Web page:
In early September 2008, the FDIC became increasingly concerned with the liquidity condition of Wachovia. During the week of September 15th, following the Lehman bankruptcy, Wachovia experienced significant deposit outflows totaling approximately $8.3 billion, representing a mix of deposit types, but primarily large commercial accounts. On September 23rd, senior executives and staff of the FDIC met to discuss our elevated concerns with the institution, specifically noting liquidity concerns including considerable contingent funding risk and increasingly negative market views on the firm. The institution’s marginal and weakening financial condition made it vulnerable to this negative market perception.

This is the point where the detective work goes from years to minutes in detail.  Early September 2008, FDIC met with Wachovia executive regarding ‘elevated concerns’.

Liquidity pressures on Wachovia increased the evening of September 25th when two regular Wachovia counterparties declined to lend to the firm.2 Since the institution was a net seller of Federal Funds this signal was not viewed by the OCC as a catastrophic development. As discussed in the next section, the failure of WaMu was announced late in the evening on September 25th. As of the morning of Friday, September 26, the OCC indicated to the FDIC that Wachovia’s liquidity position remained manageable. During the day, however, market acceptance of Wachovia’s liabilities ceased as the company’s stock plunged, credit default swap spreads widened sharply, and many counterparties advised that they would require collateralization on any transactions with the bank.

So now over a 2 day period from Sept 23rd to Sept 25th Wachovia encounters counterparties to their commercial paper that will no longer lend to Wachovia, yet the OCC (Treasury) signaled all remains well.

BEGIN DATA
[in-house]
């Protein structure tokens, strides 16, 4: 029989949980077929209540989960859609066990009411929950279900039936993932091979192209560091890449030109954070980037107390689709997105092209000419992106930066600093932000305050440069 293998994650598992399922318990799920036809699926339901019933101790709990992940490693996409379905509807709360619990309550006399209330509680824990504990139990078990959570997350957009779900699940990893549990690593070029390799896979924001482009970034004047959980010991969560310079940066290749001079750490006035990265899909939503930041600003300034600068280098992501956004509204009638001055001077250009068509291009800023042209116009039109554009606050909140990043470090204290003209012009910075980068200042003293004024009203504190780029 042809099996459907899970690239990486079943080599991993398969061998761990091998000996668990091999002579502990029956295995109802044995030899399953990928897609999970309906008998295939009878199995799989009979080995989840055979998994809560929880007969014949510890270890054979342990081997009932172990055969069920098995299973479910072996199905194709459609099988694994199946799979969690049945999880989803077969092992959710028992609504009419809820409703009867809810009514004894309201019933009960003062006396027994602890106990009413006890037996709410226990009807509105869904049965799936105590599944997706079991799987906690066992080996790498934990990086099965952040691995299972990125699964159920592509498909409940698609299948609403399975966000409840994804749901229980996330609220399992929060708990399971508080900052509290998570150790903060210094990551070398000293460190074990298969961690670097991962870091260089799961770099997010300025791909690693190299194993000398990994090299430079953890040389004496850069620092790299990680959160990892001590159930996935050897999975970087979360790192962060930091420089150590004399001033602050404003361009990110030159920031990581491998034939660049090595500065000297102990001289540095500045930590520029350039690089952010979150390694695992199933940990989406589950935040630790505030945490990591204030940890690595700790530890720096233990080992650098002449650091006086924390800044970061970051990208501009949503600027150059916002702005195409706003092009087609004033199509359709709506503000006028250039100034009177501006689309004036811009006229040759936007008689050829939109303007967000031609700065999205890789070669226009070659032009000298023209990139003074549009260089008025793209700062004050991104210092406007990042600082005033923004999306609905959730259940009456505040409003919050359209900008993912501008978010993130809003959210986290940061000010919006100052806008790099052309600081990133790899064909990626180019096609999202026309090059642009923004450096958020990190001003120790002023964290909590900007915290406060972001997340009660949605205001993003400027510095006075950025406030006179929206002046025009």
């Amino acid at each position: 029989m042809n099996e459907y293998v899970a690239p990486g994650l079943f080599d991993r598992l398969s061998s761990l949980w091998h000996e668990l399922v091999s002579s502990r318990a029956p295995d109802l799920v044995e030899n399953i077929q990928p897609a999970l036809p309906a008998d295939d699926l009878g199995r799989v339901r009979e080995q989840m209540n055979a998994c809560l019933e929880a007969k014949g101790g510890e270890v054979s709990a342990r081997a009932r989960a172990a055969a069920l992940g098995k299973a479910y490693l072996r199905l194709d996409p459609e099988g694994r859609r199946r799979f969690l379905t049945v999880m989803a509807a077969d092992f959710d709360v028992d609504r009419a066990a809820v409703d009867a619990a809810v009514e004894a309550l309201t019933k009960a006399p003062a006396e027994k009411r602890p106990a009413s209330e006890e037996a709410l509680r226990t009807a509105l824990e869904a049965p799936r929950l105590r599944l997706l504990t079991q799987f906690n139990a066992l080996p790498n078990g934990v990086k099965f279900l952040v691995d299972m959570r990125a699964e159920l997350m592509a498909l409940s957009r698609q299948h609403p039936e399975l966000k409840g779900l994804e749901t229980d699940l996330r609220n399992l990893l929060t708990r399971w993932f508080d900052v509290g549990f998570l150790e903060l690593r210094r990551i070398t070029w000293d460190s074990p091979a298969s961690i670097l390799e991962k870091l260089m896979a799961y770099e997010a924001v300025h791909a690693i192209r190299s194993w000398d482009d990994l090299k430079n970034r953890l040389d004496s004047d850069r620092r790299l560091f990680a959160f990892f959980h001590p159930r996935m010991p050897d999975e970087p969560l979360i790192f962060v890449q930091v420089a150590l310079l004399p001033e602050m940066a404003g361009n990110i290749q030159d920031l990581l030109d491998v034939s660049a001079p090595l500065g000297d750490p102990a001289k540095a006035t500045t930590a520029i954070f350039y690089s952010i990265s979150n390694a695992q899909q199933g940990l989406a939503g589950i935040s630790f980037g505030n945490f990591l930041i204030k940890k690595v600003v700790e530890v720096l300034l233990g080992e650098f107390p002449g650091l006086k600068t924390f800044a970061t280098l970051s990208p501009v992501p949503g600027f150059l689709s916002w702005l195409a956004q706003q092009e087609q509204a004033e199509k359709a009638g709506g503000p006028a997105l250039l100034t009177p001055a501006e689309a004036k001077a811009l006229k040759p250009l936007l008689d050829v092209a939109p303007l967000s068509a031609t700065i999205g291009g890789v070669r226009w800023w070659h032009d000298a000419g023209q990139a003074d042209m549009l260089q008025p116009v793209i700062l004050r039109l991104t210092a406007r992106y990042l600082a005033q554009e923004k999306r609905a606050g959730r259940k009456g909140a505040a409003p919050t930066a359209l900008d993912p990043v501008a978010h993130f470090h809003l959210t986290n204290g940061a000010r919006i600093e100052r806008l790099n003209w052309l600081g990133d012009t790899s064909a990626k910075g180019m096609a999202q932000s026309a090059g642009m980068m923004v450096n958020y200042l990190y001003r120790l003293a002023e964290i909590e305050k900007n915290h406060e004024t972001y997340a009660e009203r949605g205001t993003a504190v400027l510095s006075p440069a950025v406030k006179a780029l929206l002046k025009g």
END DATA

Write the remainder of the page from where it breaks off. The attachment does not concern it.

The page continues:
Wachovia’s situation worsened as deposit outflows on Friday (26th) accelerated to approximately $5.7 billion, $1.1 billion in asset-back commercial paper and tri-party repurchase agreements could not be rolled over, and $3.2 billion in contingent funding was required on Variable Rate Demand Notes.

Then the final kicker.

On the morning of September 26th, before U.S. financial markets opened for the day, the FDIC Board approved both the systemic risk exception and the acquisition of Wachovia by Citigroup. This proposed acquisition included government assistance in the form of an asset guaranty on a portion of Wachovia’s assets in exchange for $12 billion in Citigroup preferred stock and warrants. The terms of the asset guaranty called for Citigroup to absorb the first $42 billion in losses on a $312 billion segment of Wachovia’s assets with the FDIC covering any additional losses above that amount.

… …

In the end, the Citigroup transaction was superseded by an unassisted bid by Wells Fargo to acquire Wachovia that was announced on Friday, October 3rd.

Relevance to Bankwatch:

The moral of this saga is the speed that a bank can disappear.  On September 23rd FDIC determined Wachovia was in serious trouble and September 26th Wachovia’s fate was sealed.  The speed of this is astounding and certainly speaks to the inability of the system to determine earlier that a problem was brewing.  But the FDIC already ranked Wachovia as being in trouble earlier in September (“FDIC became increasingly concerned with the liquidity condition”).  Surely some earlier activity could have occurred, especially since even this blog knew there was a systemic mortgage problem 18 months before Sept 2008!

For me this really speaks to the fragility of the banking system and the banks.  It also speaks to the lack of teeth that the regulators have, or are willing to exercise.  Its an obvious fact that banks operate at the convenience of government.  No legitimate enterprise could otherwise operate with debt to equity of 20 :1 +/- and survive. This occurs by virtue of the money markets and direct connection with the central bank who effectively manage the liquidity positions of banks. 

So long as that is the system there must be better co-ordination of information with the regulator so that banks are kept honest and do not get into the kind of house trading that made Wachovia a high risk market maker rather than a market participant.  This participation is high risk market activity not associated with basic banking is why Wachovia deserved to disappear.  The flip side is that banks create sufficient capital depth that they can operate independently.

Written by Colin Henderson